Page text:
When Airmen hear of an enlisted professional military education school, they typically think of an Air Force-only school with a narrow mission scope.
However, according to the Kisling Noncommissioned Officer Academy’s website, the mission is not only “to prepare junior enlisted leaders to be adaptable for current and future leadership and management challenges in order to operate critically in complex and ambiguous environments,” but to bring their curriculum to joint and combined environments.
“When you hear ‘Kisling NCOA,’ you immediately think of U.S. Air Forces in Europe-wide students at a centralized location but we do way more than that,” said Master Sgt. Justin Luna, Kisling NCOA director of education. “We actually go to different countries and different countries come here. We have international students and students from different branches of services. We are more than what is physically here.”
Kisling NCOA isn’t limited to just USAFE students, it also extends to Air Forces Africa as part of the African Military Education Program.
AMEP aims to professionalize African militaries by helping them to develop faculties and curriculums for African professional military education institutions.
“This is a continuing effort and not a one-time thing,” said Chief Master Sgt. Terrance Smiley, Kisling NCOA commandant. “There are multiple events looking to professionally develop other armed forces so they can mimic what we are doing from an NCO academy perspective and educational aspect in their respective militaries.”
The AMEP is often a two-year program with multiple events ranging from 16, 18 or 24 events in total.
Since late 2018, the Kisling NCOA has been partnering with the Botswana air arm to help stand up their first NCOA.
“We go there, they come here and we teach them how to be instructors,” said Tech. Sgt. Ruben Pineda, Kisling NCOA instructor. “We are helping them build their school house, lesson plans, curriculum writing and instructor delivery.”
In order to help the Botswana air arm, Kisling instructors spend time in Germany and Botswana with the initial four instructor cadre.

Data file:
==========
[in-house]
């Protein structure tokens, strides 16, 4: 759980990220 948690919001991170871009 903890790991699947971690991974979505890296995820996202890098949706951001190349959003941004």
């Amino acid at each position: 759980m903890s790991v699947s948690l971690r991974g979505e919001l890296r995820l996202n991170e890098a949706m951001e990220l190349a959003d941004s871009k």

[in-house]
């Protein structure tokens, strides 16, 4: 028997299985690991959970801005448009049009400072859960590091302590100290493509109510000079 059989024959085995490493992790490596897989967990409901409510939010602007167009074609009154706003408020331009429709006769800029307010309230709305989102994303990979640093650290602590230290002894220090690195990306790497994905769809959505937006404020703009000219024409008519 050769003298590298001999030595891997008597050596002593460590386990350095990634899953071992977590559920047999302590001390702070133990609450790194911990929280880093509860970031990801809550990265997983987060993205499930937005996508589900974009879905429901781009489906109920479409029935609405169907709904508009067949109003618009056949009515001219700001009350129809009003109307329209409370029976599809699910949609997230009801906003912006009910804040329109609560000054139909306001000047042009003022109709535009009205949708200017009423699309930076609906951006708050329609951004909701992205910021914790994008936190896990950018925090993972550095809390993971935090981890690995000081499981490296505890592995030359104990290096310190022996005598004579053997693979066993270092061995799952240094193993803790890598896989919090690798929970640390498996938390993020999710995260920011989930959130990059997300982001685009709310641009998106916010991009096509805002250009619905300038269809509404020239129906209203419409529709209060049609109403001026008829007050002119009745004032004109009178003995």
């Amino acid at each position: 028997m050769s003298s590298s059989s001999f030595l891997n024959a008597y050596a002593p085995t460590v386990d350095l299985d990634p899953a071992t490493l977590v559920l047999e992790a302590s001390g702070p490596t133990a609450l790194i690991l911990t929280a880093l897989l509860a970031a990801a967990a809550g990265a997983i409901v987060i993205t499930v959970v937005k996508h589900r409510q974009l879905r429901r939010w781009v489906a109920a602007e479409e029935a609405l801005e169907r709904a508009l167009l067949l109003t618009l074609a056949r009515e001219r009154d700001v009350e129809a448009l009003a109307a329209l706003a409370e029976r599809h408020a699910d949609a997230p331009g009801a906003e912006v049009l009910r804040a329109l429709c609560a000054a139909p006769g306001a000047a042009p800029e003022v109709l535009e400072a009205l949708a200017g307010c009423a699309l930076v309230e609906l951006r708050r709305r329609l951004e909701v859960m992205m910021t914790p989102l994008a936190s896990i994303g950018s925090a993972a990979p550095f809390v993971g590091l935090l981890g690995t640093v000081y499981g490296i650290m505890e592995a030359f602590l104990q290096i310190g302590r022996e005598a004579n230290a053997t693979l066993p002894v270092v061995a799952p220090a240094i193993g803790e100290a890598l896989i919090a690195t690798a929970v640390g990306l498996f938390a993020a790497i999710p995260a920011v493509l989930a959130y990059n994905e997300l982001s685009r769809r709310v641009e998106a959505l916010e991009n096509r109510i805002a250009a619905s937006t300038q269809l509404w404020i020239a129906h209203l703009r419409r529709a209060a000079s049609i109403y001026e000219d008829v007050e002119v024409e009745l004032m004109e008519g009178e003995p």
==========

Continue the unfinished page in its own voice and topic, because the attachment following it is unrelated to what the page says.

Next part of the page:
“We are halfway between our 10-visit program. For the next iteration, they will be shadowing our instructors on how to be instructors themselves,” Pineda said. “Two of the four instructors have attended our NCOA course at Lackland Air Force Base, Texas. So, they know what it’s like to be a student in the classroom but never have actually facilitated a course, seeing behind the scenes and learning what it takes to be an instructor.”
Once the initial cadre is trained, the Kisling NCOA instructors will travel back to Botswana and watch the cadre deliver the lessons they created.
“We are going to watch, assess and provide feedback. The curriculum is going to be based off of their needs and their culture,” Pineda said. “Eventually, we want to give them a completed product, a product they can deliver once they open up their school house.”
Currently, AMEP has 16 African countries with active partnerships and Kisling NCOA will continue to do its part to ensure that each country’s enlisted force is professionally developed.
“The noncommissioned officer corps is the backbone of any military,” said Chief Master Sgt. Ramon Colon-Lopez, former U.S. Africa Command senior enlisted leader, to an auditorium full of Ghana Armed Forces soldiers during a 2018 visit to Ghana. “If you have an effective NCO corps, you will automatically have an effective and efficient armed force.”